And the story is that when we moved into our house 6 years ago, the upstairs oven had one setting: Broil the Shit Out of Something. Have you ever tried to broil chocolate chip cookies? No? Well, I recommend you don’t. We had brought out old range with us, and we hooked it up downstairs next to the functioning gasline, as an interim measure. Well, the interim lasted till last spring, when I finally got my upstairs oven fixed. I would never try to bake anything tricky like a soufflĂ© in there, but for cookies, roast chicken, etc., it’s fine, and it makes scones remarkably well since they requite such high heat. And that is...the rest of the story. (Did anyone else read those Paul Harvey book when they were young? I loved those…)

Eleanor told me how wonderful my blog is (she’s so sweet, if delusional) and adds: Now that I've taken care of that... a question...If I tell you that I've tried to read the 1st 30 pages of "The Children's Book" 3 times already but kept falling asleep would you still love me?
Darling Eleanor, I would love you even if you told me your favorite book was Lace, followed by Lace II, followed by Flowers in the Attic.

1. Where do you store all your books?
Do you keep them all, hand them off to friends, donate, hoard?

I used to be manic about keeping every last one, but in the past few years, I have come to just want the ones I really love or use around me. My very favorites for the most part are in lovely custom-made look-built-in shelves in my bedroom, which were a Christmas gift from H. I have two filled cases in the living room for both my and H’s books. Most of my cookbooks live in a case in the hallway just outside the kitchen. I have a wall lined with shelves on the landing up to the third floor, for all the cheesy paperbacks and travel guides and things that I don’t want to get rid of but also don’t need to display. I have more cases in the third floor office for our computer books and H’s linguistics books and things like that. All my knitting and crafty books are in a smallish bookshelf in my sewing room. The boys each have big bookcases in their rooms for their books, and there’s a bookcase in the third floor playroom for my childhood books that I think they’d like to read someday. In other words, the books are everywhere.
I like to be able to lend out books, and I often buy duplicates intentionally if I run across favorites priced cheaply, so I can give them away. But if I have a book near and dear to me, I usually won’t lend it out, except to Gina.
I usually donate a few bags of paperbacks to our church’s annual book sale, and I sell some at Half Price Books (for example, I just sold all my pregnancy and baby books. And then bought more books with the proceeds.)
Clearly I am a sick woman.

2. Have you thought of writing one?
I have two “novels” sitting in my bedroom right now. One is an outline, a lot of research, and some random chapters. The other is just writing, but it fills about half a notebook. More likely than not, neither one is ever going to see the light of day.

3. How is Flat Edward holding up? Is he going to be replaced by Bill or Eric?
Flat Edward is hanging out in my sewing room. He can never be replaced by any other vampire. However Eric grows close to my heart the further into Charlaine Harris’s novels I get.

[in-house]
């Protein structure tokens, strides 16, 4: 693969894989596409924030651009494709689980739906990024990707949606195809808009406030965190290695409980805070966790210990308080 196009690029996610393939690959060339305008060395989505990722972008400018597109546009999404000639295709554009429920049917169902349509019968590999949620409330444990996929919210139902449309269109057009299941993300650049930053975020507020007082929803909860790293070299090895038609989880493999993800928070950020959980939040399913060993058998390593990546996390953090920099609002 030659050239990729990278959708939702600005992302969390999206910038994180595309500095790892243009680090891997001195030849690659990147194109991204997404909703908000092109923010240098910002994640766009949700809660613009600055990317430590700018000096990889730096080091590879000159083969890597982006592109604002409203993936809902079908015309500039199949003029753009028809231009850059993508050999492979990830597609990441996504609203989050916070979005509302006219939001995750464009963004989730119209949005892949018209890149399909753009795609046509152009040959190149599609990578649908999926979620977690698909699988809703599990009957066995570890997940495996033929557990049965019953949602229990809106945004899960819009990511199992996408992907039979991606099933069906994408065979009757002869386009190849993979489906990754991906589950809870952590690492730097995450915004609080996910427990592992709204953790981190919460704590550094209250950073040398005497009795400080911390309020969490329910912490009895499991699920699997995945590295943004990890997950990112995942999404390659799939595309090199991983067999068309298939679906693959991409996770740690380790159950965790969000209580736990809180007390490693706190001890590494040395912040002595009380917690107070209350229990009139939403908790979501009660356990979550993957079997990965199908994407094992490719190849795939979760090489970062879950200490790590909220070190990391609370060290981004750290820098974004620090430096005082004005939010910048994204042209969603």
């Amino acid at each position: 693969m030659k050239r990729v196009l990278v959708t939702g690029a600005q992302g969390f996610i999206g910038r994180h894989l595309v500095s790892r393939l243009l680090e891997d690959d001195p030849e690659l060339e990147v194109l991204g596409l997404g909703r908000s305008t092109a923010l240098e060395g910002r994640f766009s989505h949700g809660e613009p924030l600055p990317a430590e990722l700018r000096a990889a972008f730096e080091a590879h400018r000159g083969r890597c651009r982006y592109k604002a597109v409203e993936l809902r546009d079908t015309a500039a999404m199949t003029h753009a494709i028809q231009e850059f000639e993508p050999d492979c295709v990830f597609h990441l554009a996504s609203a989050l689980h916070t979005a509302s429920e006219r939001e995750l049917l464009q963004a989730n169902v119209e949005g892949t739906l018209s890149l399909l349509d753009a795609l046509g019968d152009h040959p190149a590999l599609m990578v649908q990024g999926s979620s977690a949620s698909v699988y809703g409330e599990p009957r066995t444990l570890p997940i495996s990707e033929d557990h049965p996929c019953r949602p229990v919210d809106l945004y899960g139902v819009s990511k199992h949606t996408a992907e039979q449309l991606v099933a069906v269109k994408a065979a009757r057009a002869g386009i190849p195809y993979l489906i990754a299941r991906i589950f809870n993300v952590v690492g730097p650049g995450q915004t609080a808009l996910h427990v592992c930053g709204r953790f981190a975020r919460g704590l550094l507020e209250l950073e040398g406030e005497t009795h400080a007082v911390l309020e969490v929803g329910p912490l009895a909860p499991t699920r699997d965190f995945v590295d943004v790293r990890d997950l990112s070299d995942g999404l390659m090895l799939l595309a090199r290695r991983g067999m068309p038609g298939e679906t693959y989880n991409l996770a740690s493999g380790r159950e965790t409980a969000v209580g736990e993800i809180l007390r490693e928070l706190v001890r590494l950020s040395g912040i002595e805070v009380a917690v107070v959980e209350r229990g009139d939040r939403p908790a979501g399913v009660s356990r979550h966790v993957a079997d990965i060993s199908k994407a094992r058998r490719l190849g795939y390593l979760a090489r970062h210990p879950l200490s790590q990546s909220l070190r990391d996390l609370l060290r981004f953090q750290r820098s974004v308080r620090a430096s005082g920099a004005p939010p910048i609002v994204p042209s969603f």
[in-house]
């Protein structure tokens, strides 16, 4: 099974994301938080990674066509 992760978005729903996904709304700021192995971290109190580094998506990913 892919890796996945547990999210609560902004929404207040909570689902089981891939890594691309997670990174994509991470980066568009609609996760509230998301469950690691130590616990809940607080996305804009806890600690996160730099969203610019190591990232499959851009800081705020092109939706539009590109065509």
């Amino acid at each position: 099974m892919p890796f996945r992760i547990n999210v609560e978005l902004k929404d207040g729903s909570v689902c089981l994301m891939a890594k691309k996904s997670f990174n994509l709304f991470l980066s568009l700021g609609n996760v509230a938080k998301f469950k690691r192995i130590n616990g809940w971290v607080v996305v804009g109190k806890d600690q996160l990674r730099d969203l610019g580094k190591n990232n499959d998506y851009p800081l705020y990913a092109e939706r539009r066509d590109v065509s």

4. Did you ever get into the Outlander series?
I read the first one and really liked it (although I admit to some appallment (is that a word?) over the wife-beating scene, and how cheerful Gabaldon was about it.)
But I never read any more. I guess I didn’t see how much more she could possibly have to say, since the first one was like a thousand pages long.

5. My word verification: morusle.
What's the first thing that comes to mind?
Perusal, a small moral or morsel? Am I the only one who plays these silly word games?

I for some reason went to mollusk. So no, you are not the only one. Not by a long shot.

Stomper Girl: Not sure if you read crime fiction (as opposed to True Crime Fiction) but if you do do you have some favourites?
I love Josephine Tey and Elizabeth George, and I like Minette Walters’s earlier stuff. Am enjoying discovering Val McDermid, although she’s very gory. I also have recently discovered Ruth Rendell, who writes psychologically tense novels which just happen to have a perfectly plausible and exciting mystery embedded in them. I am quickly reaching the conclusion that the woman is a genius.

Julia wants to know:
…do you have a favorite A.S. Byatt book, and if yes, which one is it and why?
My favorite AS Byatt book is The Virgin in the Garden. The characters of Alexander and Frederica develop and mature throughout the quartet, but in the first novel, they are so young and vulnerable, and I love learning something else about them every time I reread. The twining of present day (in the book, 1950s) with historical events, and the way in which Byatt draws parallels, intrigues me no end.

Also, do you like Margaret Drabble as well?
I have read one Drabble (The Witch of Exmoor, about which I remember exactly nothing. I know I should read more, as she is Byatt’s sister and it’d be nice to discover another such brilliant author.

And finally, very interested to hear what you think of The Children's Book. I read it last month and am still cogitating over my reactions.
I haven’t started Children’s Book yet. Trying to read Byatt with 4 children around is like, I don’t know, trying to perform brain surgery in the center ring at a circus. My time will come. For now, owning it is enough.